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Evolution and the Entomologists

A friendship forged over a mutual love for insects, and the alternate career paths of two professional “bug men”

Marc Potzler and his collection of preserved and mounted insects. (photo by Jenna Boshart)

In the beginning

Marc Potzler and Jacob Wickham met as boys in 1988. They were members of a children’s bug club south of Buffalo, having grown up with a fondness for the creeping critters that other people dismissed as pests. Each was an insectophile, a lover of bugs, and this would define who they were for a long time to come.

Marc grew up in West Falls, outside of East Aurora, on a tract of wooded land that Jacob believed to be a park. There were forests and streams and a driveway that seemed like it was half a mile long. The place had a wild feel; it was brimming was bugs.

In this setting, Marc developed an affinity for the cecropia moth, a giant creature he spied flitting around at night outside his home. These half-foot-long beasts resembled small-scale kites, with cinammon bands and cream-colored spots adorning paper-thin wings.

Jacob’s first love in the insect world was, likewise, a moth. He was four when he raised his first caterpillar—a furry, pill-shaped thing that wrapped itself into a cotton-candy cocoon and was reborn, weeks later, in the dark of night.

“I remember my mother waking me up at 3:30 in the morning and showing me this beautiful moth that had emerged,” Jacob says. “I had to let him go, and I was completely hooked.”

Jacob joined Get-a-Bugs, his local 4-H Bug Club, in the fifth grade. It was here that he met Marc. Together, the two boys learned the proper techniques for catching insects. They fashioned butterfly nets from curtains and coat hangers. They mounted captured specimens on foam.

The children in the club built beautiful collections. There were mourning cloaks and leafhoppers. There were beetles, with their sturdy armor, and damselflies, with their shimmering wings.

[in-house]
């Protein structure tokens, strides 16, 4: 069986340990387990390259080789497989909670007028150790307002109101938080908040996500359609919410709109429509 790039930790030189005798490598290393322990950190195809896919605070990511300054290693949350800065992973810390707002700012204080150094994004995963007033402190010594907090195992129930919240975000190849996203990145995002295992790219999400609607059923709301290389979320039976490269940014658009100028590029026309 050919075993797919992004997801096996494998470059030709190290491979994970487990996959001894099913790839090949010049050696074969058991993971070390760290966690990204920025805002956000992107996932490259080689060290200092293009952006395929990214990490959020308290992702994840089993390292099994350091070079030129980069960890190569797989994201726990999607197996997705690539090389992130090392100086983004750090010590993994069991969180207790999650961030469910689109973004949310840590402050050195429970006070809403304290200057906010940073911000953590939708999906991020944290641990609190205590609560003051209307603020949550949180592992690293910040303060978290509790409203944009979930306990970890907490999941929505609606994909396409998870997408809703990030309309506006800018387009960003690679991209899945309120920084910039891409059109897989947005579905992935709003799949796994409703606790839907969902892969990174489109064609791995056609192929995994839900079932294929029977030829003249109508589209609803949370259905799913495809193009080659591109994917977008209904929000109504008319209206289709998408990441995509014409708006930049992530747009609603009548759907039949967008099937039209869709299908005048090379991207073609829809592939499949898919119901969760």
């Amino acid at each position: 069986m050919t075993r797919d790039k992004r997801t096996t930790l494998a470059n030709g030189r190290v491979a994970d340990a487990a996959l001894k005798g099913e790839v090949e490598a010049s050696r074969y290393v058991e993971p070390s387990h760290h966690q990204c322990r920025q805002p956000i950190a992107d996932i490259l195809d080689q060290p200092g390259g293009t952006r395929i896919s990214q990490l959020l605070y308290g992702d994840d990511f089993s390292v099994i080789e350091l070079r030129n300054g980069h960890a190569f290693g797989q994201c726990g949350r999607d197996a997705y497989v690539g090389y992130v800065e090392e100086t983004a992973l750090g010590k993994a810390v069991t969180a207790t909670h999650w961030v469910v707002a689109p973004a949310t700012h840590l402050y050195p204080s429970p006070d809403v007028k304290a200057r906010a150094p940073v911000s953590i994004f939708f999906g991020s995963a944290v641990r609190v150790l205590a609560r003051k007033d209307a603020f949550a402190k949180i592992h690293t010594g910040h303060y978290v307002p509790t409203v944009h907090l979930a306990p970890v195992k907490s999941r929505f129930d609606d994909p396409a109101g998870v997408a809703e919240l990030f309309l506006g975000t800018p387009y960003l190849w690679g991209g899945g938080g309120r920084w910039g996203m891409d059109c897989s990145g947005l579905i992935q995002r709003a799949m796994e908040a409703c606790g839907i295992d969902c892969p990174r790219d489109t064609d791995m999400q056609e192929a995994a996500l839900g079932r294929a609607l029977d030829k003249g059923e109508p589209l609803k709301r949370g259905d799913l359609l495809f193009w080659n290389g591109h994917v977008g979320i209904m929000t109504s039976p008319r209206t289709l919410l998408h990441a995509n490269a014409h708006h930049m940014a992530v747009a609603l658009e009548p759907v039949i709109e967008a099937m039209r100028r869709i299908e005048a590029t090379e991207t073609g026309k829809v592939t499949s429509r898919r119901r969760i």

One day, Jacob arrived at a meeting holding two spare butterflies he had trapped. He gave one of these to Marc. It was a gesture that solidified their friendship. The bond they formed endured over many years, and with it, their mutual interest in bugs.

Both grew up, in fact, to become professional bug men: one, an insect scientist; the other, an exterminator.

Predator and prey

The insect world is full of marvels: Flies that live an entire life, advancing from egg to adult, in just one week; bugs that can freeze solid in winter and reawaken in the spring; red-eyed cicadas, which somehow know to emerge from their subterranean homes to mate once every 17 years.

Insects, despite their unfavorable reputation, are quite successful as far as evolution is concerned. They account for about half of the 1.9 million known species of living things that scientists have catalogued, according to a 2011 report by the International Institute for Species Exploration at Arizona State University.

A creature is an insect, Marc says, if it has six legs, an exoskeleton, and three body parts: head, thorax and abdomen.

Ants, bees, and beetles qualify under this definition. So do crickets, fleas, flies, mosquitoes, and wasps. (Spiders, scorpions, and ticks—each of which has one pair of legs too many—belong to a different group of creatures called arachnids.)

“They’re just fascinating in their diversity,” said Marc, who studied entomology—the science of insects—as an undergraduate at the State University of New York College of Environmental Science and Forestry (SUNY-ESF). “There’s just so many kinds out there, and if you can think of a niche in the environment, you can probably find a bug that fills it.”

Marc keeps two boxes of honeybees behind his house in rural Holland, New York, and he admires the beeswax city they’ve built, with its cells in a repeating hexagon motif.